The land of Brittania in the age of Arthur and Merlin is a strange one, various Sir’s, Ladies, Knights and Kings travelling around various provinces with footmen, bowmen and other-worldly creatures in their retinue. It is a world where Scotland is but a note in a Chronicle, a place where the mystical Bedegraine forest guards hidden secrets.
King Arthur: The Role-playing Game to give it its full title is a grand strategy game reminiscent of the Total War series. The action takes place in Brittania where you follow a series of quests based loosely on the legend of King Arthur and Merlin. While King Arthur takes place on a smaller scale than what you see in the Total War games, it works to its advantage as places a tight focus on the events in Brittania following a story based on an amalgamation of traditional Arthurian legend and a healthy dose of re-imagining from the developers NeoCore.
Although Arthur’s name is in the title of the game, he is a figure who doesn’t appear in the game in any way other than as a portrait on his Roundtable or when mentioned in the Chronicle which fills you in on the background of the game. The events of the game surround various Knights, provincial Kings and Sirs who occupy your Roundtable, these are the figures who will lead you to glory, or to abject failure.
Brittania is split into numerous provinces, each of which is home to a town, a mine or in some cases a Stronghold. You must own each of these places in a province in order to take control and reap the tax from the peasants. Different towns or outposts provide bonuses to your armies while some allow you to recruit new units to fill your ranks. Recruiting is based on the seasons, each turn in the game takes you through one season, depending on the number of units you recruit you may find yourself waiting one turn or maybe three. While your units are being recruited your army will be camped down unable to move, however opposing armies can still attack, careful timing is essential.
An important part of the seasons comes in winter, in this frozen month no armies are able to move, but this is when your units and Knights will level up. You can invest in your Knight’s leadership, combat skills and suchlike and also improve and learn new spells. Winter is also the time to research new units and change the laws of your land, though you are only able to do this once have conquered a Stronghold.
As you move around the map you will come across little scrolls indicating a quest which you can take part in, these let you advance through the four chapters of the game and they expand on the mythology of the game through a mixture of cut-scenes and text pop-ups. The best thing about this system? The first chapter acts as a tutorial introducing you to the various mechanics of the game, but importantly it never mollycoddles you.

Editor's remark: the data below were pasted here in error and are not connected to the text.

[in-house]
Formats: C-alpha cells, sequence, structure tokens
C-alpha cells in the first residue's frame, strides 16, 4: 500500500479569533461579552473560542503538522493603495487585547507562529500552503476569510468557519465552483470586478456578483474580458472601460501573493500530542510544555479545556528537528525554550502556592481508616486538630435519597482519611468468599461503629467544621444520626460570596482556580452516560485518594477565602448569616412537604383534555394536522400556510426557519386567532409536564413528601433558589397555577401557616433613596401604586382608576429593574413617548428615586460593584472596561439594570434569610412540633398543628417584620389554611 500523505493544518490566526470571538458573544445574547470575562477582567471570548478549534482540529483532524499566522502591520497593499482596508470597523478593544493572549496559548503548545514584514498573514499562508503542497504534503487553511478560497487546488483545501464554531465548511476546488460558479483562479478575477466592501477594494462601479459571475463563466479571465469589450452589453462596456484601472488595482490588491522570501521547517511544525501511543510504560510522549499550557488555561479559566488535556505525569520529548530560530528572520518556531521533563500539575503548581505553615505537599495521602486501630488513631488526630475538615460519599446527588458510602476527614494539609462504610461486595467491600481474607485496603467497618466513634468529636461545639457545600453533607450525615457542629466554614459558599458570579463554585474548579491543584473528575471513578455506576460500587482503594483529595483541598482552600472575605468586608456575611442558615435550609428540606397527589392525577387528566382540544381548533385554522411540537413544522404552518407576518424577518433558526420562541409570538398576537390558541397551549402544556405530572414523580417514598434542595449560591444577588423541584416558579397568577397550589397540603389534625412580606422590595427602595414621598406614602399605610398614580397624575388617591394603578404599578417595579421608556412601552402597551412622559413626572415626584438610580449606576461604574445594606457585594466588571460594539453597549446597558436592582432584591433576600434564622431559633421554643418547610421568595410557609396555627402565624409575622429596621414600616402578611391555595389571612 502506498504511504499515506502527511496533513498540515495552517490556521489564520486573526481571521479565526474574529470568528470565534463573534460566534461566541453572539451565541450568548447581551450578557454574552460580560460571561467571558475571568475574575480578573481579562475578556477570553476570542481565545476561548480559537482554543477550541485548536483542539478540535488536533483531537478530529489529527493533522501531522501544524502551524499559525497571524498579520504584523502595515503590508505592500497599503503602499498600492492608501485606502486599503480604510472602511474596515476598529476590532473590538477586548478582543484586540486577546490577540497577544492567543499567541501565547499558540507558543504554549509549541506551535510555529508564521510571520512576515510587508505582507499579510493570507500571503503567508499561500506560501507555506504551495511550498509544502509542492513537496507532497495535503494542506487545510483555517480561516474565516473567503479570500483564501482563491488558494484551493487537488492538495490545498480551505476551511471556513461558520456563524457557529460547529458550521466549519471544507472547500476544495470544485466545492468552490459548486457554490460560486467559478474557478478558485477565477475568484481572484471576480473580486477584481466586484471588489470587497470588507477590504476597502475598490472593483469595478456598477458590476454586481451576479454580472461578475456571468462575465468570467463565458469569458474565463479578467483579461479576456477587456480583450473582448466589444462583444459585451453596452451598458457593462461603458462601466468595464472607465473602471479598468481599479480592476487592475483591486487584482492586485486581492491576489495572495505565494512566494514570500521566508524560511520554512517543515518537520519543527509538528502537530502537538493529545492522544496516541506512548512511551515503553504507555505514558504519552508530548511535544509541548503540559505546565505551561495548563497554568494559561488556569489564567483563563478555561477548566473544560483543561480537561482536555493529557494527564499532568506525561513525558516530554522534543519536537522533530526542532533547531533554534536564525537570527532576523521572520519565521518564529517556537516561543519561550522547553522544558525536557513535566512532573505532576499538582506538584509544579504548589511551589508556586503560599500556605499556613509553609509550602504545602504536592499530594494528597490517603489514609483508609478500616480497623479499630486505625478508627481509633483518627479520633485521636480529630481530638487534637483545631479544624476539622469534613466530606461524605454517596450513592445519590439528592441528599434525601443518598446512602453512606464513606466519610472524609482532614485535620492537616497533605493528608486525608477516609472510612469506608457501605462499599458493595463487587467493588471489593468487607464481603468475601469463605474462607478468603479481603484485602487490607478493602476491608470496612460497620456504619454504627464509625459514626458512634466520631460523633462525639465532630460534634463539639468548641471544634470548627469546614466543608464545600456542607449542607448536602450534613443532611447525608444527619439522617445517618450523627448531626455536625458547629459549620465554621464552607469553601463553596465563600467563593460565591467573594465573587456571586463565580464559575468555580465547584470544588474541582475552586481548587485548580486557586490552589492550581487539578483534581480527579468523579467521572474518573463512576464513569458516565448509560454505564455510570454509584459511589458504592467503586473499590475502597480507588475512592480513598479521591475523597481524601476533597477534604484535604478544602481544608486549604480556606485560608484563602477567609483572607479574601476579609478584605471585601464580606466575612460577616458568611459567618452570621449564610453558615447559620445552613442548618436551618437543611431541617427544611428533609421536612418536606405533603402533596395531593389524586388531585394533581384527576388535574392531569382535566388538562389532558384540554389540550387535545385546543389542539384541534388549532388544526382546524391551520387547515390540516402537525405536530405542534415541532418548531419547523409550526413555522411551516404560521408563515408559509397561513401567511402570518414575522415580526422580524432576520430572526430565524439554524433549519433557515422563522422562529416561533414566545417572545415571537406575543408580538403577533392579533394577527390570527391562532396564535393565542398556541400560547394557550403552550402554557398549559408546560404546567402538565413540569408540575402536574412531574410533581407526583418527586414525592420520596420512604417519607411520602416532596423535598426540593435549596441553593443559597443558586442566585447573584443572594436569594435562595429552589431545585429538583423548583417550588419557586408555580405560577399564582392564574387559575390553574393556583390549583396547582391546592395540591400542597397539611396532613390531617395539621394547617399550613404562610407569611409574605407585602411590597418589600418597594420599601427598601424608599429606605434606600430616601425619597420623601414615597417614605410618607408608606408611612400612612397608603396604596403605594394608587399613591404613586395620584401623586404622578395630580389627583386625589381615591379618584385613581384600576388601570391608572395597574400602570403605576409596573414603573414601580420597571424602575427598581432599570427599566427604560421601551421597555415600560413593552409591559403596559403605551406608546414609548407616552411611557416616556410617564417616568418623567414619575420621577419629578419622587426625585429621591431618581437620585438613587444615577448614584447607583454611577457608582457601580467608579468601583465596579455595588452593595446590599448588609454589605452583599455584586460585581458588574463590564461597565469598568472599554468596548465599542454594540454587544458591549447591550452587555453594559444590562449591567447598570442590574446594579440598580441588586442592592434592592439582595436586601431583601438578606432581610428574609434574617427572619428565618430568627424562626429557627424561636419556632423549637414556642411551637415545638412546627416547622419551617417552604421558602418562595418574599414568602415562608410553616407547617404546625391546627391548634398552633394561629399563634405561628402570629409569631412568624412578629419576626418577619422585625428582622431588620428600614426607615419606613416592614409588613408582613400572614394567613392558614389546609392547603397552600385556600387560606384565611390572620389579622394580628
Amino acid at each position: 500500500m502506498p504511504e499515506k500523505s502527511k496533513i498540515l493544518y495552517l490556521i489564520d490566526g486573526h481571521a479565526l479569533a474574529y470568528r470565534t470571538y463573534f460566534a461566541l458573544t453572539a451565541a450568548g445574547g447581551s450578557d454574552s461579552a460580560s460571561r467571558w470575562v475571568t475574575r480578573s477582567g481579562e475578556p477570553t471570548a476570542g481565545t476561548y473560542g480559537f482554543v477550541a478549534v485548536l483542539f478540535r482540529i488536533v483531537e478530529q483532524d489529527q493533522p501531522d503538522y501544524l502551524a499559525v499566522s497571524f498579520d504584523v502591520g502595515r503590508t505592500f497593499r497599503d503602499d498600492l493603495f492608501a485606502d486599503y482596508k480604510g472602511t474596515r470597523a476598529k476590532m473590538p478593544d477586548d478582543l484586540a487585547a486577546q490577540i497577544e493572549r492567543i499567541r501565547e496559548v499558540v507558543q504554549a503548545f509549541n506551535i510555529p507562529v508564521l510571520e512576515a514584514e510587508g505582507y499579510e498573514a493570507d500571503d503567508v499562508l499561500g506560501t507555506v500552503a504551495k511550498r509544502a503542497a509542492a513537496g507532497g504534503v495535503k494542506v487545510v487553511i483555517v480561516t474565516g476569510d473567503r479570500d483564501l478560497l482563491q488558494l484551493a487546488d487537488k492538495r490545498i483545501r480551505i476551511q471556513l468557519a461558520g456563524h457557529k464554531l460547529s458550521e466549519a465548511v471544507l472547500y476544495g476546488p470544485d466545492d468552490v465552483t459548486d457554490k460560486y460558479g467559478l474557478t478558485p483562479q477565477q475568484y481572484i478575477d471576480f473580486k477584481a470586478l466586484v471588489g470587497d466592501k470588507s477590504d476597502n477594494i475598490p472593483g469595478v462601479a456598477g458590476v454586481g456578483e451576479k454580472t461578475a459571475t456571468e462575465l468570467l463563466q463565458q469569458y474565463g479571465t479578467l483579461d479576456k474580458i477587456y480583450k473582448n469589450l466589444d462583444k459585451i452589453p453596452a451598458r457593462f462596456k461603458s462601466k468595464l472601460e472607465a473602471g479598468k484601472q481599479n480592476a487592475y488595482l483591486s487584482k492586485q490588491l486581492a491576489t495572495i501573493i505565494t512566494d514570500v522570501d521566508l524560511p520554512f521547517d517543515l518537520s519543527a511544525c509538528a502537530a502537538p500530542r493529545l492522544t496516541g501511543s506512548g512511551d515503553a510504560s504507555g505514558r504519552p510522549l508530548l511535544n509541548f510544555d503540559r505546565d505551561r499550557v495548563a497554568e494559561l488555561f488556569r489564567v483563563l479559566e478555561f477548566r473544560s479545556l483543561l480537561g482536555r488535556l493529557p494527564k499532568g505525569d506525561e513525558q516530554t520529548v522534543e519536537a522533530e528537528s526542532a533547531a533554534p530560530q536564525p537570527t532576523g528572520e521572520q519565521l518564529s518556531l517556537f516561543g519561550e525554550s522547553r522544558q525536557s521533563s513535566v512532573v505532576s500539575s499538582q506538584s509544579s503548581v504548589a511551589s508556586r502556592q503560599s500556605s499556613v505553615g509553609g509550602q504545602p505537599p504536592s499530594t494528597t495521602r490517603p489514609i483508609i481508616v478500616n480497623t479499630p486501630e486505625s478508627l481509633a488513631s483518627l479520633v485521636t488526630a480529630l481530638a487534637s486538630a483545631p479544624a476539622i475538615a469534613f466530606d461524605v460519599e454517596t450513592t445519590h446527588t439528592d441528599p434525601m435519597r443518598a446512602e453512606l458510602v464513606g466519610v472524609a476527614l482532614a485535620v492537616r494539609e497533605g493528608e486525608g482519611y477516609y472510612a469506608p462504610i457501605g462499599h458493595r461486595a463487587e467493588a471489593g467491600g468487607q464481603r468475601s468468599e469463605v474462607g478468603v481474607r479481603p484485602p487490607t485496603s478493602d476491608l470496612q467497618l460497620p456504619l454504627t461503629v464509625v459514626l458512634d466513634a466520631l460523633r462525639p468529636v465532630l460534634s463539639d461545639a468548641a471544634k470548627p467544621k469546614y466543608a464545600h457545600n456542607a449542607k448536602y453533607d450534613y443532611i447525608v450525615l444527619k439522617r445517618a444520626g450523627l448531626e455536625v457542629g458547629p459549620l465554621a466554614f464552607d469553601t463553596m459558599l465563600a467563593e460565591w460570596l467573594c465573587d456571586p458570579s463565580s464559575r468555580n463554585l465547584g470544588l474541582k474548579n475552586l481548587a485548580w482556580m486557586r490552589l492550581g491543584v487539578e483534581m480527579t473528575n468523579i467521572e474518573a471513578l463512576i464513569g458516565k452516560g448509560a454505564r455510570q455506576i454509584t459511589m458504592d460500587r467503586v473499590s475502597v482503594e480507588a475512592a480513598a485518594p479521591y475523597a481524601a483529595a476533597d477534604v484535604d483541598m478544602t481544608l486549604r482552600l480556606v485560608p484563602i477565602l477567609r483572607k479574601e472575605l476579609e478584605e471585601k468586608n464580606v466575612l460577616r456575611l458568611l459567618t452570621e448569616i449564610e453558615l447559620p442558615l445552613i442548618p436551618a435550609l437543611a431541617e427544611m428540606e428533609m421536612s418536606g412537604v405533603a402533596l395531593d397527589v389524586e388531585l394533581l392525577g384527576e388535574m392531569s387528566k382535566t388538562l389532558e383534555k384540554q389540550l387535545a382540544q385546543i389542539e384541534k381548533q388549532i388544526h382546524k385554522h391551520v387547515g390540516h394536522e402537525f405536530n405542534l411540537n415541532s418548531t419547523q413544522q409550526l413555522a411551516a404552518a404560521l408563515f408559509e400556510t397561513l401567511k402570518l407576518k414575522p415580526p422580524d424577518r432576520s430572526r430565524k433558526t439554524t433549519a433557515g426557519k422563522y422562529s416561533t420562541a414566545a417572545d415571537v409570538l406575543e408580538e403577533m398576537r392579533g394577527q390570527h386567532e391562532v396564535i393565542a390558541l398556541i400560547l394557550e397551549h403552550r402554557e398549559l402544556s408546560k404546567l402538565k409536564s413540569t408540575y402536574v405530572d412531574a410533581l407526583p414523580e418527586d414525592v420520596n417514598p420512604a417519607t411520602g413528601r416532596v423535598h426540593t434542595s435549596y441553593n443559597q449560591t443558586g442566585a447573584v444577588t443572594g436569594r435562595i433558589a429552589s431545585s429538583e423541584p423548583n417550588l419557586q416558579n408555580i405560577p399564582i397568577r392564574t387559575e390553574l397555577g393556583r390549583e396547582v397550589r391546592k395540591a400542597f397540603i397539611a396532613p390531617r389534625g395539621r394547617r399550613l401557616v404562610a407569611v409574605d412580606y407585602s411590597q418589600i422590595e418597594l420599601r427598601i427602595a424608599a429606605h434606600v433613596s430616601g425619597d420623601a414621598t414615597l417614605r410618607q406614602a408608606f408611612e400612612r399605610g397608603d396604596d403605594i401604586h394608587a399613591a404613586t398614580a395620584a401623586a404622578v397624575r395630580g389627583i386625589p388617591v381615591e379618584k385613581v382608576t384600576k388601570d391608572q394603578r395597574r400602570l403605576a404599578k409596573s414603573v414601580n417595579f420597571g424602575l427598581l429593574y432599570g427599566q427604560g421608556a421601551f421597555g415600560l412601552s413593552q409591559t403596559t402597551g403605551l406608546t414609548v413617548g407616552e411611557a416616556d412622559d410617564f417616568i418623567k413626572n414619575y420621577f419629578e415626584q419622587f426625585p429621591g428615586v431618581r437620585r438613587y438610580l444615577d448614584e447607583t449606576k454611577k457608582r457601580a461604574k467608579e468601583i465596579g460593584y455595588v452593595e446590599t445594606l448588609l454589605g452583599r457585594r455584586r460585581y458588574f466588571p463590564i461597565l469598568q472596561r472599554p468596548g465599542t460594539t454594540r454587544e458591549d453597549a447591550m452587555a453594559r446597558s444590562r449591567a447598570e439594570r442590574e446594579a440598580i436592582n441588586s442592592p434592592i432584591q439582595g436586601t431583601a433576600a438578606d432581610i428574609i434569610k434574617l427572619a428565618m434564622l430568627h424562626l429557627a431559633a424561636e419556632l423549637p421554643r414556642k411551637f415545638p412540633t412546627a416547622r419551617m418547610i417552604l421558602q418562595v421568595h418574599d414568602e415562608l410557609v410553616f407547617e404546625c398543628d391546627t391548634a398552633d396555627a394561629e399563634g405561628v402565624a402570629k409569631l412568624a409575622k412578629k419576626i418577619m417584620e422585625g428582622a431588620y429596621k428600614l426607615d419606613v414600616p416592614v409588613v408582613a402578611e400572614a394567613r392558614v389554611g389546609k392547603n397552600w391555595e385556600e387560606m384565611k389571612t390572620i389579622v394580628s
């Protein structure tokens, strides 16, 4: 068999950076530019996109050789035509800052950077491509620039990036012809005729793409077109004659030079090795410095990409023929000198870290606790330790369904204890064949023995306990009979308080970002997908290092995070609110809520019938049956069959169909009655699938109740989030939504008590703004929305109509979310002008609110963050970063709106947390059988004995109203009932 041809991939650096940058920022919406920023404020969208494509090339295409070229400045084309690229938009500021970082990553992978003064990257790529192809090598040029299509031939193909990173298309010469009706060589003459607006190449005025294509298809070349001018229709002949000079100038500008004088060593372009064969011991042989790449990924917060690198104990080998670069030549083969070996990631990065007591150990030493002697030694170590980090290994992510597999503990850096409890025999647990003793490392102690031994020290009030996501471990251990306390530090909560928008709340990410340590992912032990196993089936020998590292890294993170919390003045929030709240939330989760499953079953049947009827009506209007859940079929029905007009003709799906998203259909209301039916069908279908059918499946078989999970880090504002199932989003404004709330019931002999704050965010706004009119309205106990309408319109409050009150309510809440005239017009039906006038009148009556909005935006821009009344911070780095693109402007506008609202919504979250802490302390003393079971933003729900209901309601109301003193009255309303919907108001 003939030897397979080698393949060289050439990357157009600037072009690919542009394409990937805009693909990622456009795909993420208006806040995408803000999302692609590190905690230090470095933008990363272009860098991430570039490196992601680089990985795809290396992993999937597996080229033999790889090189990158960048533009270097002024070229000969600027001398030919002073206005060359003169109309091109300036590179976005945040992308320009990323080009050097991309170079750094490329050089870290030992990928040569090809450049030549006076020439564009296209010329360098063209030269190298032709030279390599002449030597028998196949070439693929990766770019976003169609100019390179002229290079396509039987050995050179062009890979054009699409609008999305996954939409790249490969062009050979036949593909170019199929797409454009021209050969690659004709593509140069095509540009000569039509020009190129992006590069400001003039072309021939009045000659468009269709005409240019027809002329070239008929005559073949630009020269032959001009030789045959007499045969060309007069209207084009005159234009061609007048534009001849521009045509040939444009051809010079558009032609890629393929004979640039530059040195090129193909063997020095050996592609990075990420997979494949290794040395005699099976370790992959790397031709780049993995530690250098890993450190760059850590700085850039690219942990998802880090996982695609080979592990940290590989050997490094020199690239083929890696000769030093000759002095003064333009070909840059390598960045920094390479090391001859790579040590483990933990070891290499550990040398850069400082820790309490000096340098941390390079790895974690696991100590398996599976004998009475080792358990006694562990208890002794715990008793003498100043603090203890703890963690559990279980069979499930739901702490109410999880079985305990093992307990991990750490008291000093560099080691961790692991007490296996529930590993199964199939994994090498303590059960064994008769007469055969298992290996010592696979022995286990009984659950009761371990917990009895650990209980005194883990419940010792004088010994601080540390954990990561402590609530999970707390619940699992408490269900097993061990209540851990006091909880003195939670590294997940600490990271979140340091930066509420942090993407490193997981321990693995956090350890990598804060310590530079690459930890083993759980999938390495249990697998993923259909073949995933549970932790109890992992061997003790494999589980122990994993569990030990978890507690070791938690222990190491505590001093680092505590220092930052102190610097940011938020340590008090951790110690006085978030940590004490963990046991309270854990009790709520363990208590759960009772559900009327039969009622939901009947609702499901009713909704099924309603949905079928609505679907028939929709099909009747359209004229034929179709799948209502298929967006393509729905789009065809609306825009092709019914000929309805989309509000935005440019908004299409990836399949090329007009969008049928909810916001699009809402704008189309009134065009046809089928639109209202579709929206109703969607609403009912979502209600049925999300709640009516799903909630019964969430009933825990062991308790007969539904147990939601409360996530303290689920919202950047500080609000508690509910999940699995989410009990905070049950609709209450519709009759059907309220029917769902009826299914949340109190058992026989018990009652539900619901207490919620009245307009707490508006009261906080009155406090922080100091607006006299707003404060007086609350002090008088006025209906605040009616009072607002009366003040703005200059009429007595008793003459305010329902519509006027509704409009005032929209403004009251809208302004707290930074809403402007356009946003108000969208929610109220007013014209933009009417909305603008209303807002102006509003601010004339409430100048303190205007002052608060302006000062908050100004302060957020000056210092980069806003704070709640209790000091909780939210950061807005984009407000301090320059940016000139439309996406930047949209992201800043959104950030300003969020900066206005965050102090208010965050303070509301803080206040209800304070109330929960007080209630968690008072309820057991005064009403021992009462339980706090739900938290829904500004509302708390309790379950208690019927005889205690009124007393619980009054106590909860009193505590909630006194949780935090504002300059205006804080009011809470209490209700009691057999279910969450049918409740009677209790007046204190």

Quests unravel in a variety of ways, some throw you straight into battle, others present you with a little text adventure which lets you explore different options, you may chose to bribe someone to avoid a fight, lay an ambush on some guards and slice their throats when they tell you what you want to know or help out some monks. Your decision in certain quests affects which later quests will appear and your choices in the text adventure affect your morality and religious leanings.
The morality is a great part of the game, you can move towards being Rightful or a Tyrant as shown on the y-axis of a graph or on the x-axis you see how you lean towards the Old Faith or Christianity. Your positioning on this graph affects how your troops will react when you recruit a new hero of a certain persuasion, you must be careful not to ruin your morale by recruiting someone with an army of Giants and Bandits if you have a host of Crusaders in your midst. As your alignment changes you will find new units you can recruit and new laws you can enact. It is a great way of adding replayability to the game, things will play out differently if you play one game as Old Faith allied with Merlin and the Welsh and another as Christian turning your back on Merlin.
Of course the campaign map is only one half of the game, the battles are the other, though in my mind they are the weaker part of the game. They lack the level of control that you find in Total War and victories can be earned seemingly at random. Battle can be won by defeating all of the enemy or by reducing their morale to nothing. You can knock their morale down by a combination of having a larger force, defeating individual units and capturing Victory Locations. These are strategic points on the map which may provide a bonus to your army or just a single unit, what makes the battles slightly strange is that you can win with a smaller and weaker force just by controlling the Victory Locations and avoiding heavy losses.
Battles are a bit shaky at best, but they are often the safer approach than trying to auto-resolve, the AI controlled battles often lead to defeat or heavy losses unless you have by far the stronger force.
King Arthur: The Role-playing Game is a really impressive game, it may not have the polish you would expect, there are inconsistencies in what the voice-over says and what the text says in quests and the battles are fun but lacking in depth. The morality system and unique take on the seasons is very well done and the lore and mythology is enjoyable.